Has your “healthy eating plan” become just another diet? Do you restrict yourself from eating certain foods, then find yourself struggling to stick to your plan? If you’re having difficulty making changes to the way you eat, what is your motivation to change your diet?
A diet by any other name is still a diet
I originally developed the Restrictive Eating Cycle to describe the diet phase of the eat-repent-repeat cycle. Restrictive eating, as most people who have struggled with chronic yo-yo dieting and weight cycling know from personal experience, fuels the Overeating Cycle. Restriction, deprivation, and guilt become additional emotional triggers for overeating.
But nowadays, I recognize there’s a long list of eating patterns with the potential to become part of a Restrictive Eating Cycle and interfere with your ability to change your eating.
Let’s explore your motivation for changing your diet and your how to set a more effective intention for making a voluntarily dietary change.
When “healthy eating” becomes just another diet
There’s no universal definition of “healthy eating” everyone would agree on. Besides, “healthy eating” isn’t a fixed target; it changes with your age, your lifestyle, your medical conditions, and myriad other factors.
Therefore, when it comes to your motivation to change your diet, the most important thing to focus on isn’t the food. It’s you and your relationship with food.
Even when you make a voluntary change in your eating in the name of “health,” without mindfulness, the “plan” can mutate into rules. As a result, you may find yourself hyperfocused on food, with less energy left to focus on living the healthy life you set out to achieve!
Has your motivation to change your diet fed orthorexia?
Have you heard of orthorexia? The term orthorexia, which literally means righteous eating, is not an “official” eating disorder, but describes an increasingly common pattern of problematic eating. It results from an excessive focus on healthy eating.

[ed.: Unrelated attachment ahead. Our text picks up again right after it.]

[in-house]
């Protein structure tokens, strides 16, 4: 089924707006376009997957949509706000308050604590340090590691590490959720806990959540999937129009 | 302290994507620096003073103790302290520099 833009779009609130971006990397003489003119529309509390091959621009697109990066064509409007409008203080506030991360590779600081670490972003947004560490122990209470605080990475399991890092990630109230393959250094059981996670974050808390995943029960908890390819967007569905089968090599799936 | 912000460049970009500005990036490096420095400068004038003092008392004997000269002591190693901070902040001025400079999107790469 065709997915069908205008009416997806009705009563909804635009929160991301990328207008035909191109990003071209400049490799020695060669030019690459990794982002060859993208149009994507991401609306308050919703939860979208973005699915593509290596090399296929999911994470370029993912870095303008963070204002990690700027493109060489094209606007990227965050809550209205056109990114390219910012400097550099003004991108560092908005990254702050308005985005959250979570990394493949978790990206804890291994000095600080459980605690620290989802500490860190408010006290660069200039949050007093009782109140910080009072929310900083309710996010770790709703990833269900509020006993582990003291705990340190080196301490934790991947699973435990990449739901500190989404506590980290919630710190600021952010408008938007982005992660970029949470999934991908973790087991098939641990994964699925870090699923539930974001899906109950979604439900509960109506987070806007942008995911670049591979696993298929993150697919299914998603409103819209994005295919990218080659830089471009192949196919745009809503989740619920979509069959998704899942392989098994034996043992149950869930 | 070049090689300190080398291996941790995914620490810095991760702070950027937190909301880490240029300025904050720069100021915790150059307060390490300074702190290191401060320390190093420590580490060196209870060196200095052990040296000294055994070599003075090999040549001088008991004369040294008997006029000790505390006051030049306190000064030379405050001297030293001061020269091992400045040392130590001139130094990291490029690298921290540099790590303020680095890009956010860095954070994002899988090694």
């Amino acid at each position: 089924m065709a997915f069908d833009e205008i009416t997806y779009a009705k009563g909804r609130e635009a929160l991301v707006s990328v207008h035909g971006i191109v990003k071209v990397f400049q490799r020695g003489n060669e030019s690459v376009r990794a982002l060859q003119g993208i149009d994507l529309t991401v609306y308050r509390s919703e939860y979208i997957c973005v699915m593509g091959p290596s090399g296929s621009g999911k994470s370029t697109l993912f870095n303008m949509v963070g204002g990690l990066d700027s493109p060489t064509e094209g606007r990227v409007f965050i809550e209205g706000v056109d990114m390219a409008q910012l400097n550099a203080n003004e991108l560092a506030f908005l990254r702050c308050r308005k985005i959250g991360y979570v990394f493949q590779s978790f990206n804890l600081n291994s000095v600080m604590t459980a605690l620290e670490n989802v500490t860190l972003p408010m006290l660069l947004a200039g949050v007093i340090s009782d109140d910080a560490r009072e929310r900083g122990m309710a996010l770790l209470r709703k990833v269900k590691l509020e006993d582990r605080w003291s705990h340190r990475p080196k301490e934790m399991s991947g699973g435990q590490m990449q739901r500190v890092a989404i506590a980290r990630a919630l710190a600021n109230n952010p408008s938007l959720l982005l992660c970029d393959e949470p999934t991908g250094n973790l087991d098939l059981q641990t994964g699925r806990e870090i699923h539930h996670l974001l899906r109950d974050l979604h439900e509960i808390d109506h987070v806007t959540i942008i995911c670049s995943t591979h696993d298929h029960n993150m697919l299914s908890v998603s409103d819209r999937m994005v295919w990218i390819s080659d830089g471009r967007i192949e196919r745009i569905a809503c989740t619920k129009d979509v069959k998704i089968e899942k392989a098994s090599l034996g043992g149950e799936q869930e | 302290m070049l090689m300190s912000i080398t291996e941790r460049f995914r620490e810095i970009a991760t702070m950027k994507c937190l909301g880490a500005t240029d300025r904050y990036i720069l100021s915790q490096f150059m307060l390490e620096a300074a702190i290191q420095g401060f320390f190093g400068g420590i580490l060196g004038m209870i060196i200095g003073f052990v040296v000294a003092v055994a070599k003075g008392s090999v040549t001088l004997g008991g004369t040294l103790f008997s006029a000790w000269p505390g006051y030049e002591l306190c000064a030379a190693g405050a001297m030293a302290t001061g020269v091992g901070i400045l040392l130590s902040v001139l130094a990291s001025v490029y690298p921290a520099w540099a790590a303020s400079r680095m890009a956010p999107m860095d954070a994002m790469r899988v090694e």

One feature of orthorexia is an exaggerated faith that inclusion or elimination of particular foods can prevent or cure disease or affect one’s daily well-being. As a result, food becomes more powerful and the need to control it can take on a life of its own.
7 questions to assess your motivation to change your diet
Answer these questions to explore and understand your motivation for making dietary changes. Your answers will help you focus on your motivation to change your eating, so your changes don’t become part of a Restrictive Eating Cycle.
1. What is your intention for changing your diet?
Your intention is your “why.” Why are you considering a particular dietary change? Many people choose a specific plan because they believe it will help them feel, perform, or look better, and/or live a longer, healthier life.
However, if you’re not mindful, following “the plan” perfectly can become the primary objective so it becomes a distraction, an obsession, or worse.
If you notice that following the plan has become more important than your “why,” then it’s time to reassess your focus. (Read The Differences between goals and intentions for help with this.)
2. Do you feel restricted?
It’s only “restrictive eating” if you feel restricted. In other words, if you simply choose to limit or eliminate certain ingredients or foods (for whatever reason) and you don’t feel deprived, then it’s not an issue!
Just because you can eat anything doesn’t mean you will. Like every other decision point in the Mindful Eating Cycle, you are in charge of deciding for yourself.
However, sometimes feeling restricted has become your “normal.” So, to help you clarify whether what you are experiencing is restrictive, ask yourself whether any of these sound familiar:
- I find myself thinking about the foods I don’t eat.
- I feel deprived of the foods I love.
- I crave foods I’m not supposed to eat.
- I am on a perpetual quest to find replacement foods for foods I miss.
- I feel guilty when I deviate from the plan.
- I give myself “free days” or “cheat days” so I can tolerate all the rest of the days.
- I look forward to the day when I no longer have to eat this way.